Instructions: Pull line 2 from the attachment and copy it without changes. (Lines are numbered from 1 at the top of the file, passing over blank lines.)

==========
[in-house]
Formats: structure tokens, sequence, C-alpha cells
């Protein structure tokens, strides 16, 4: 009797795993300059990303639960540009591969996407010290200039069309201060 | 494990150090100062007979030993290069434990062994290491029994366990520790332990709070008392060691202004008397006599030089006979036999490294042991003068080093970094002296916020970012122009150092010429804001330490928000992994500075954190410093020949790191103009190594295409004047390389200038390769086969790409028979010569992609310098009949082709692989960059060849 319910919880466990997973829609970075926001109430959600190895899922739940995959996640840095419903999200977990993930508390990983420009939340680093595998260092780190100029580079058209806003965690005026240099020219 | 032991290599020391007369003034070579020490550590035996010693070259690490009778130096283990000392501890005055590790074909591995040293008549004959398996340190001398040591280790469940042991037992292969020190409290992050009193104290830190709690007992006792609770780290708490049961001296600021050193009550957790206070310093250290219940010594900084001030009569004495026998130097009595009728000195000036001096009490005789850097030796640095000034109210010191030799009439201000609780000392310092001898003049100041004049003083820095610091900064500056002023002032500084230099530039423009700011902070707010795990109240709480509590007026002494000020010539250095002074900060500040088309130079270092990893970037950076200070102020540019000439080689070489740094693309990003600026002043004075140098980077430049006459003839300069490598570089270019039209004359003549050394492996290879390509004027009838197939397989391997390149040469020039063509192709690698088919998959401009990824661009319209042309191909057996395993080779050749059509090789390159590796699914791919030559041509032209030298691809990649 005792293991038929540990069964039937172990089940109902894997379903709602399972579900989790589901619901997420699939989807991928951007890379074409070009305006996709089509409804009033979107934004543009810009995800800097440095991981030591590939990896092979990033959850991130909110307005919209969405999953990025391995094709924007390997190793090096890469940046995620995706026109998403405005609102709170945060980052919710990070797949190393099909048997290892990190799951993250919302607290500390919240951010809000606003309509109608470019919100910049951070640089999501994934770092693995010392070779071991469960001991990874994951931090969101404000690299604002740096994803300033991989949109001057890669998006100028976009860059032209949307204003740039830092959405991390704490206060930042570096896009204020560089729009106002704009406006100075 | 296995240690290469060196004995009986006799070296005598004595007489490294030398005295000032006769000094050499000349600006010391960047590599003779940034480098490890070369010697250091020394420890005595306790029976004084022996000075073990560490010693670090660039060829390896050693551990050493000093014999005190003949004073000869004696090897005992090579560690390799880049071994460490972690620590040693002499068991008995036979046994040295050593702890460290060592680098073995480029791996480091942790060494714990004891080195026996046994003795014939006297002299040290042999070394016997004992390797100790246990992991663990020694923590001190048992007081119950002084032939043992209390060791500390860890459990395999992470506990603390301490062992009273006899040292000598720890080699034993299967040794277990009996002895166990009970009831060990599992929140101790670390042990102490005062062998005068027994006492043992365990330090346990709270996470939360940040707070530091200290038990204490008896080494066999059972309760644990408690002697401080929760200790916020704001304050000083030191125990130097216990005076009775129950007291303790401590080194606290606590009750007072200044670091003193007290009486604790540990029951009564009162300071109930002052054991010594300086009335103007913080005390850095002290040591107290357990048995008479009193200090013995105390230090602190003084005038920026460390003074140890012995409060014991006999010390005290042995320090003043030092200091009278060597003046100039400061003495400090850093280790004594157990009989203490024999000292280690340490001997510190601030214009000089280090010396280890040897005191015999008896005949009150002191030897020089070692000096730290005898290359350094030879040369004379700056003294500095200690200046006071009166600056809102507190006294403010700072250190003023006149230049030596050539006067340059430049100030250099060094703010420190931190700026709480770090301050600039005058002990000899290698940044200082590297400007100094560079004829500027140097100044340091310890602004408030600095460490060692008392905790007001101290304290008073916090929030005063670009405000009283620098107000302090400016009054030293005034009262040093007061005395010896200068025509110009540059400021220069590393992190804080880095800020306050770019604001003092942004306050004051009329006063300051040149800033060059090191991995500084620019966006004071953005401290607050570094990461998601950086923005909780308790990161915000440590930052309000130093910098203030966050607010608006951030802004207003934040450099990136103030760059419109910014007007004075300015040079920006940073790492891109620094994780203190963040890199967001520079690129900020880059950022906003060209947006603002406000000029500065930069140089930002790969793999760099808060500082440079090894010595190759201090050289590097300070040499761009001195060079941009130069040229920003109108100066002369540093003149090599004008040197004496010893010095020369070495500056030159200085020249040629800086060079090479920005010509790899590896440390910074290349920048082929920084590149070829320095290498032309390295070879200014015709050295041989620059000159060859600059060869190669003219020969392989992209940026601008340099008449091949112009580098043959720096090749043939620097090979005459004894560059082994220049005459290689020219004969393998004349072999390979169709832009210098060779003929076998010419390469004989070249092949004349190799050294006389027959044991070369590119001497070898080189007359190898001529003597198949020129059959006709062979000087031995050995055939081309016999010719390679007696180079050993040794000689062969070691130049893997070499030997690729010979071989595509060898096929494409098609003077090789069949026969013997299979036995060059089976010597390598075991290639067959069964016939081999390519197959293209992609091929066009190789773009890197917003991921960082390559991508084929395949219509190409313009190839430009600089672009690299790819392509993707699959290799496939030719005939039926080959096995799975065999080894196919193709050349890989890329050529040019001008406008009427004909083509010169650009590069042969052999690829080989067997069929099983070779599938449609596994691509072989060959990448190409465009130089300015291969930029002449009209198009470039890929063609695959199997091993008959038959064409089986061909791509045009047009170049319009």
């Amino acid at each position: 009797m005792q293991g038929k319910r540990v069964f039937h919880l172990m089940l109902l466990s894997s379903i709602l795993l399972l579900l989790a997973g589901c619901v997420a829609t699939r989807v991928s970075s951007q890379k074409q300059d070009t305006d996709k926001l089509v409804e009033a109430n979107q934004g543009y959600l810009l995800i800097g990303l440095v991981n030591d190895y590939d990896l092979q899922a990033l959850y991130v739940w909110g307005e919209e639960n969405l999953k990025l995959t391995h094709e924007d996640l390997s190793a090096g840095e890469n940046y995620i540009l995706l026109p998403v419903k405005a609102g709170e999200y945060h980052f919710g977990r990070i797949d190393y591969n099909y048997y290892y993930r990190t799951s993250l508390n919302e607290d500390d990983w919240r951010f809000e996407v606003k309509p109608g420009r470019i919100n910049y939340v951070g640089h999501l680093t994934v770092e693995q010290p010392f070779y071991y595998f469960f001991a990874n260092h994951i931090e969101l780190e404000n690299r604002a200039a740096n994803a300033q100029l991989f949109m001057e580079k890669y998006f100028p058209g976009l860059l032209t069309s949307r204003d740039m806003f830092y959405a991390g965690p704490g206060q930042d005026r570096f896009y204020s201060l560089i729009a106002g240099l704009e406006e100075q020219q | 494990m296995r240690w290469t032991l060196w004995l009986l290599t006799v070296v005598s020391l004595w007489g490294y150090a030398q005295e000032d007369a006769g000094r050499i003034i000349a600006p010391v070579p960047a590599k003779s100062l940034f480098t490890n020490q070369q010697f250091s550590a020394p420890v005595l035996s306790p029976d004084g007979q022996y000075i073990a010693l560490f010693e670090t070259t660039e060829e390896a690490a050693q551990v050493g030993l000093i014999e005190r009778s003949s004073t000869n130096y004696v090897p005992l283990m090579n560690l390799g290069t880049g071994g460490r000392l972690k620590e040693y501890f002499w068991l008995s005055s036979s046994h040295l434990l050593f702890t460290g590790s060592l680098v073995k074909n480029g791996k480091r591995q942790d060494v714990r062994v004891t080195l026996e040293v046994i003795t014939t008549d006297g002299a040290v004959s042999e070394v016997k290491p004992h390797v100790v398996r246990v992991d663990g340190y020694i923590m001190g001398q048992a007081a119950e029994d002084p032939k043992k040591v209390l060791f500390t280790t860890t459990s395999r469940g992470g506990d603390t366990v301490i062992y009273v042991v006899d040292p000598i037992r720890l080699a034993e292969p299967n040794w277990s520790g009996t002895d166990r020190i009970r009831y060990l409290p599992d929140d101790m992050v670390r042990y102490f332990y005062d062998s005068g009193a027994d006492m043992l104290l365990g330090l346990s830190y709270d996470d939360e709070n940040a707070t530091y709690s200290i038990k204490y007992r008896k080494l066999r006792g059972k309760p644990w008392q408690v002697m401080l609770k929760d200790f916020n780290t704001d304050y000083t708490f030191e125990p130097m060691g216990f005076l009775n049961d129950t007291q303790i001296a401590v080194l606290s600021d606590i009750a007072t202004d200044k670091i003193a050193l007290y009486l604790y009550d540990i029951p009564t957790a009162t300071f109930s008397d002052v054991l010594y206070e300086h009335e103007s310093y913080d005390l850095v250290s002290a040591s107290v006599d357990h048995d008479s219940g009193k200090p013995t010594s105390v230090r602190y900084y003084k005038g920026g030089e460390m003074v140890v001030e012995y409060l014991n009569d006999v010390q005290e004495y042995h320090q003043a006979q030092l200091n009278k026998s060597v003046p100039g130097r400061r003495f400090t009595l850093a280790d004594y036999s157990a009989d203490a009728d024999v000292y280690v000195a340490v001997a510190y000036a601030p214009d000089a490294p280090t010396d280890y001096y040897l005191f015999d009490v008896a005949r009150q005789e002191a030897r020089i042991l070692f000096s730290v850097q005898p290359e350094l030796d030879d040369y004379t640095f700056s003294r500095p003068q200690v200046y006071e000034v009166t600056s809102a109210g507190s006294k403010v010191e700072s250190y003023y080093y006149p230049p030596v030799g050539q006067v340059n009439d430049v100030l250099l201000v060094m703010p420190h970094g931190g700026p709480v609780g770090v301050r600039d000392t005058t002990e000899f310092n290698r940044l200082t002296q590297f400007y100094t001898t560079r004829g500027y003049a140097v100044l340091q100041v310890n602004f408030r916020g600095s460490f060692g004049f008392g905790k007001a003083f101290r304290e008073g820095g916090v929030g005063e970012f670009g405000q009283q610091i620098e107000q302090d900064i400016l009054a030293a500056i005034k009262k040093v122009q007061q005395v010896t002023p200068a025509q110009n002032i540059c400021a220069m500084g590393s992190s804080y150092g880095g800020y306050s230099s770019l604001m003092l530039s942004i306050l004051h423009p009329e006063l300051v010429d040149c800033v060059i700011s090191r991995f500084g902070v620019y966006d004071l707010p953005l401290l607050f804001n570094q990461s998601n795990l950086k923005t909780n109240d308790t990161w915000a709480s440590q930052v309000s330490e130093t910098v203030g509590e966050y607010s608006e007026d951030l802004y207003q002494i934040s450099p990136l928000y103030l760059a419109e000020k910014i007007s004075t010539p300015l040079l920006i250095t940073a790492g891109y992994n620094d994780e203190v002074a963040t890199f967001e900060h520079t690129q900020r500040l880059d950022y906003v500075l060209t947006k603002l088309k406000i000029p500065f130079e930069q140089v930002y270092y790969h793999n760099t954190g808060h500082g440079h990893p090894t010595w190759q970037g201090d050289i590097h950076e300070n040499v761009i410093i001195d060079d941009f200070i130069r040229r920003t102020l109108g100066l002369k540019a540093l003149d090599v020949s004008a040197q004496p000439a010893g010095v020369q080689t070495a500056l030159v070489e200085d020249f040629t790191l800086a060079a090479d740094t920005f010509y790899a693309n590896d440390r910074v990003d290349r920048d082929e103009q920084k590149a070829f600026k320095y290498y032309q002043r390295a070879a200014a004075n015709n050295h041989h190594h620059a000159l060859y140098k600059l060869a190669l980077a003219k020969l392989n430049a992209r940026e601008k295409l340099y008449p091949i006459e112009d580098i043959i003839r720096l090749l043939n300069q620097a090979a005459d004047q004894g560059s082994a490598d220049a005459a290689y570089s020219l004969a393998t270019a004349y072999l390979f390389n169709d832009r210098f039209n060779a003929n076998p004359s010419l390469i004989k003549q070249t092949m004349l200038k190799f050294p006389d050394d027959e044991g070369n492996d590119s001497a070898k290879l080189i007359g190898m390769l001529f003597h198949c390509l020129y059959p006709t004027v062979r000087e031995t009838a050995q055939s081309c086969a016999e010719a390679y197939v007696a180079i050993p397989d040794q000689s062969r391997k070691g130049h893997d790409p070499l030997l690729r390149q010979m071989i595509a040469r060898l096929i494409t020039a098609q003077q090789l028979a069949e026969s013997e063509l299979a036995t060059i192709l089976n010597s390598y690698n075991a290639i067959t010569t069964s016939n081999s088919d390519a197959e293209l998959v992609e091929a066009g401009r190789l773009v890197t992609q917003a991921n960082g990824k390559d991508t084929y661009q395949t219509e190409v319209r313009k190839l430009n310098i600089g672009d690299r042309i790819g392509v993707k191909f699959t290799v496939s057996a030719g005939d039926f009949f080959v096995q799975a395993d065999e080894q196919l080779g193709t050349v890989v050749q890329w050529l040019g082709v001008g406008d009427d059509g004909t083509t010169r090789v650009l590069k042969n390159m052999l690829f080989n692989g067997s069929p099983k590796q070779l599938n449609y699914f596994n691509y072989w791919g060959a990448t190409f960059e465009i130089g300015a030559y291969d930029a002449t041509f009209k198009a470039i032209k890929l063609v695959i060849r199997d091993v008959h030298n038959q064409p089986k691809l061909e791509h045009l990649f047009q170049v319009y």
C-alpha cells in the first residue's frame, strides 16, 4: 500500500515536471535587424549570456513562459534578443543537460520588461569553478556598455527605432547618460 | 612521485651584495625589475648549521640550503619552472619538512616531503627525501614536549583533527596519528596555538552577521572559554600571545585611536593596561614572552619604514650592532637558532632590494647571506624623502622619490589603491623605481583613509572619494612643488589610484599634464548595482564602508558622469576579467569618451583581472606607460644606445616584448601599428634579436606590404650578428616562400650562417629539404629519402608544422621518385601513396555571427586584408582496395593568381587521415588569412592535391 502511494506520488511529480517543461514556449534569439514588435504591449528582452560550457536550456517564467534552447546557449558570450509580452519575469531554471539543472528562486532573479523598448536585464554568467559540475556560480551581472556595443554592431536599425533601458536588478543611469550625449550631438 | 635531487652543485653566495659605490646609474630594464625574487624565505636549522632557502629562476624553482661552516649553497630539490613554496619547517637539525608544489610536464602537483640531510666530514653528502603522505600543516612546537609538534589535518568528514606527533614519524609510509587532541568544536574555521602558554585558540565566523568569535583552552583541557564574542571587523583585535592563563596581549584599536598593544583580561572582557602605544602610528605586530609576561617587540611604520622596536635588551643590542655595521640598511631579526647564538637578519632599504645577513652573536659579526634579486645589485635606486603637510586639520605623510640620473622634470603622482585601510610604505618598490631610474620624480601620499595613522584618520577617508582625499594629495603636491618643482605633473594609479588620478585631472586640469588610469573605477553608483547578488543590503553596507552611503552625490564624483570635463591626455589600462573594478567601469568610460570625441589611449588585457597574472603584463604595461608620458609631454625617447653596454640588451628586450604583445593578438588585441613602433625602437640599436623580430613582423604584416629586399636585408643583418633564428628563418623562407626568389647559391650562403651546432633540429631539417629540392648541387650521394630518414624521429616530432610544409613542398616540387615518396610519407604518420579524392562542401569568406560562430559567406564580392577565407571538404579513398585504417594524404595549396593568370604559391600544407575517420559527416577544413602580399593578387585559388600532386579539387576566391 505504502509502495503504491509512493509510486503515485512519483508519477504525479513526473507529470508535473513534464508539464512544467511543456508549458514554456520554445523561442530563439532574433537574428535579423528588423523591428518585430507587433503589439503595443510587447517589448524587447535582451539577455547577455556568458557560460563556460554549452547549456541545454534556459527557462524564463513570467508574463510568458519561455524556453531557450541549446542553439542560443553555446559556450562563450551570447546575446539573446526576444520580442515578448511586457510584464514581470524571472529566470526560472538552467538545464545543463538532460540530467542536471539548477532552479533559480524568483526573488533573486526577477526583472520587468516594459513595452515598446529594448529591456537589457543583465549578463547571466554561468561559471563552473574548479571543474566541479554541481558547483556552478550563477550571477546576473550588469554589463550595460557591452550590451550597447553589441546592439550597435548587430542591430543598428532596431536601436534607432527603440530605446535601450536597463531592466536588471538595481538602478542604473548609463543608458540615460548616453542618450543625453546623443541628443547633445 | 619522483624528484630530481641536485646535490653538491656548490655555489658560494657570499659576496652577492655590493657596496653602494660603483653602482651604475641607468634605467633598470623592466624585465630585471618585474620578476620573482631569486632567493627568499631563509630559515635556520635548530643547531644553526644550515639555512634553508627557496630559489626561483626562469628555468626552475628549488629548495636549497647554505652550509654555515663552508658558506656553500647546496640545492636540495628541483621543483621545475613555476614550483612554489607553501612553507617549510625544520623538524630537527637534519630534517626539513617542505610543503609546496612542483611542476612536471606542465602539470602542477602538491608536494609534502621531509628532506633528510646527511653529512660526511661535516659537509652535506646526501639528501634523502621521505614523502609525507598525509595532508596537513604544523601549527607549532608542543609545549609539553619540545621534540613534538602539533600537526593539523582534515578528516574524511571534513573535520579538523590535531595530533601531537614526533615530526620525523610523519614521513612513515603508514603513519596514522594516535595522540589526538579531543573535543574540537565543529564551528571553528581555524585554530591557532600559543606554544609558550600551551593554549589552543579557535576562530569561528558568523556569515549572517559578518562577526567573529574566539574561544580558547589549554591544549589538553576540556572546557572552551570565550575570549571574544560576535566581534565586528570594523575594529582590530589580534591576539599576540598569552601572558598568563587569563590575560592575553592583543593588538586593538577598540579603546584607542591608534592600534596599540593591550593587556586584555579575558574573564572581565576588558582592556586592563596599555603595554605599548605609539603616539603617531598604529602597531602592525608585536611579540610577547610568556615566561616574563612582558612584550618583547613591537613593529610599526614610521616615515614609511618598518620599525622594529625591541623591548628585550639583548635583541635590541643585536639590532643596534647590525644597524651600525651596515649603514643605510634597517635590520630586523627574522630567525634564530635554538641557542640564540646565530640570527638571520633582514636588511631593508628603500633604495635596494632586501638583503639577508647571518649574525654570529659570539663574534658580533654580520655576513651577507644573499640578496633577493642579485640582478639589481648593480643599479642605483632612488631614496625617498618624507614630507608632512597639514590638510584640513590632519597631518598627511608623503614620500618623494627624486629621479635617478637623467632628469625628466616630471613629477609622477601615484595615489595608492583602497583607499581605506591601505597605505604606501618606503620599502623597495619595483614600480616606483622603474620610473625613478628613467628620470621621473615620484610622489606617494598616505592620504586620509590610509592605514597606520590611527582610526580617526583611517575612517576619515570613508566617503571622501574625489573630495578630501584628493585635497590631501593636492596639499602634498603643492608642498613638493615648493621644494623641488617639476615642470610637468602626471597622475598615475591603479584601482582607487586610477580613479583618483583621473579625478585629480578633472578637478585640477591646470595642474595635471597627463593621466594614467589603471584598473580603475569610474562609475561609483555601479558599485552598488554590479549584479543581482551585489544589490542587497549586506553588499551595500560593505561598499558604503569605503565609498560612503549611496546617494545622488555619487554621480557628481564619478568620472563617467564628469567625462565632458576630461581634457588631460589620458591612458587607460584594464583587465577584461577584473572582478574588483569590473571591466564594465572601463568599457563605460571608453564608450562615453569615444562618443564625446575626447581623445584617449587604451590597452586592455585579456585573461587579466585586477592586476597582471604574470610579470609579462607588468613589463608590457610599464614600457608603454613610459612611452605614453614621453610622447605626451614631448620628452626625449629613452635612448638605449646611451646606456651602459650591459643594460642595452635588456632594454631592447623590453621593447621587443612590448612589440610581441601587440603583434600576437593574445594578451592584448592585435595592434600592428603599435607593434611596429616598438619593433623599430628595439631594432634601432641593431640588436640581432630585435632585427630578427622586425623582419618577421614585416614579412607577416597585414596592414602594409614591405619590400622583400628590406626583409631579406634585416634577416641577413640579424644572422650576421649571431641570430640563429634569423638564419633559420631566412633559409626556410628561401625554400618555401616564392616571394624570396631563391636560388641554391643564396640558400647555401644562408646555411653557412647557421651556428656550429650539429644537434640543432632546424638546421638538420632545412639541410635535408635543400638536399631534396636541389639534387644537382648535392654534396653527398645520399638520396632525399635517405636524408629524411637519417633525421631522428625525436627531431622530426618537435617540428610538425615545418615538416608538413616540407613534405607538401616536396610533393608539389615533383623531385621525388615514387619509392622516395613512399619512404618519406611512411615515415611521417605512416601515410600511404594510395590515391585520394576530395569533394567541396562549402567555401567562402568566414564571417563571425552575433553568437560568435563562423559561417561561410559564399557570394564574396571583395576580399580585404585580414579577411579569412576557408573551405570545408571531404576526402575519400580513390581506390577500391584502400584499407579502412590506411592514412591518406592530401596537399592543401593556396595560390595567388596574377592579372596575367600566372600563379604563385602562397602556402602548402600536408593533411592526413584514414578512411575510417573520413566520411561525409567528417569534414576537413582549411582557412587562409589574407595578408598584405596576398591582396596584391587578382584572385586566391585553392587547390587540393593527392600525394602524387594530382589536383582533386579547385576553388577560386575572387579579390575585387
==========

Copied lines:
Formats: structure tokens, sequence, C-alpha cells